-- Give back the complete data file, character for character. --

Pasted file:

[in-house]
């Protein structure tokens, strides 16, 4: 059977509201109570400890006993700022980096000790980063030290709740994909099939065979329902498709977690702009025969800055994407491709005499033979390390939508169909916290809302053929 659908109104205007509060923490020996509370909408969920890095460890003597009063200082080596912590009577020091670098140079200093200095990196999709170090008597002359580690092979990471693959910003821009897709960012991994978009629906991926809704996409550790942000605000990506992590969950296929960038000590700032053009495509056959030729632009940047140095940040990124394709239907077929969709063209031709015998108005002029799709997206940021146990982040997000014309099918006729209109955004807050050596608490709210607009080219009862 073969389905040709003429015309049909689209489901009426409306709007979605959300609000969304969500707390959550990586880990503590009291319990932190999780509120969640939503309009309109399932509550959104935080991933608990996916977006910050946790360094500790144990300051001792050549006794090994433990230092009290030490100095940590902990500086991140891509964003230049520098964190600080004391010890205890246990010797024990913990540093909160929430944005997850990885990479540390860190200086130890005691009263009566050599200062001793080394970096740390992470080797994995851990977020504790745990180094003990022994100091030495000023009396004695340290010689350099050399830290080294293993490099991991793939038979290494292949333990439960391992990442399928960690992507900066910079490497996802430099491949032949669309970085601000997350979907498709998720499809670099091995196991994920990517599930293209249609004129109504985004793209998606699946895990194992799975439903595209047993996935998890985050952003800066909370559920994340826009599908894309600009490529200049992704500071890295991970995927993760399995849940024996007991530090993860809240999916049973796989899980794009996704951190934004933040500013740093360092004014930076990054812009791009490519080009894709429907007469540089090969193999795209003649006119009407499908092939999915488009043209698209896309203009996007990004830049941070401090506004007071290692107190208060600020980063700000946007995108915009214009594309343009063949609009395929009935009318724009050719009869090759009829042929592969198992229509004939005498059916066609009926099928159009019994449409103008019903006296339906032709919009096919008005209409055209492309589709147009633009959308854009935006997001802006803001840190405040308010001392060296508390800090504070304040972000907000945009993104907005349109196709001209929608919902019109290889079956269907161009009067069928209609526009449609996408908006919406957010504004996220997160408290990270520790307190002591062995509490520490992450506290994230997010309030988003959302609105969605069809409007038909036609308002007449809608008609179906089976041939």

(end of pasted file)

[in-house]
């Protein structure tokens, strides 16, 4: 059977509201109570400890006993700022980096000790980063030290709740994909099939065979329902498709977690702009025969800055994407491709005499033979390390939508169909916290809302053929 659908109104205007509060923490020996509370909408969920890095460890003597009063200082080596912590009577020091670098140079200093200095990196999709170090008597002359580690092979990471693959910003821009897709960012991994978009629906991926809704996409550790942000605000990506992590969950296929960038000590700032053009495509056959030729632009940047140095940040990124394709239907077929969709063209031709015998108005002029799709997206940021146990982040997000014309099918006729209109955004807050050596608490709210607009080219009862 073969389905040709003429015309049909689209489901009426409306709007979605959300609000969304969500707390959550990586880990503590009291319990932190999780509120969640939503309009309109399932509550959104935080991933608990996916977006910050946790360094500790144990300051001792050549006794090994433990230092009290030490100095940590902990500086991140891509964003230049520098964190600080004391010890205890246990010797024990913990540093909160929430944005997850990885990479540390860190200086130890005691009263009566050599200062001793080394970096740390992470080797994995851990977020504790745990180094003990022994100091030495000023009396004695340290010689350099050399830290080294293993490099991991793939038979290494292949333990439960391992990442399928960690992507900066910079490497996802430099491949032949669309970085601000997350979907498709998720499809670099091995196991994920990517599930293209249609004129109504985004793209998606699946895990194992799975439903595209047993996935998890985050952003800066909370559920994340826009599908894309600009490529200049992704500071890295991970995927993760399995849940024996007991530090993860809240999916049973796989899980794009996704951190934004933040500013740093360092004014930076990054812009791009490519080009894709429907007469540089090969193999795209003649006119009407499908092939999915488009043209698209896309203009996007990004830049941070401090506004007071290692107190208060600020980063700000946007995108915009214009594309343009063949609009395929009935009318724009050719009869090759009829042929592969198992229509004939005498059916066609009926099928159009019994449409103008019903006296339906032709919009096919008005209409055209492309589709147009633009959308854009935006997001802006803001840190405040308010001392060296508390800090504070304040972000907000945009993104907005349109196709001209929608919902019109290889079956269907161009009067069928209609526009449609996408908006919406957010504004996220997160408290990270520790307190002591062995509490520490992450506290994230997010309030988003959302609105969605069809409007038909036609308002007449809608008609179906089976041939």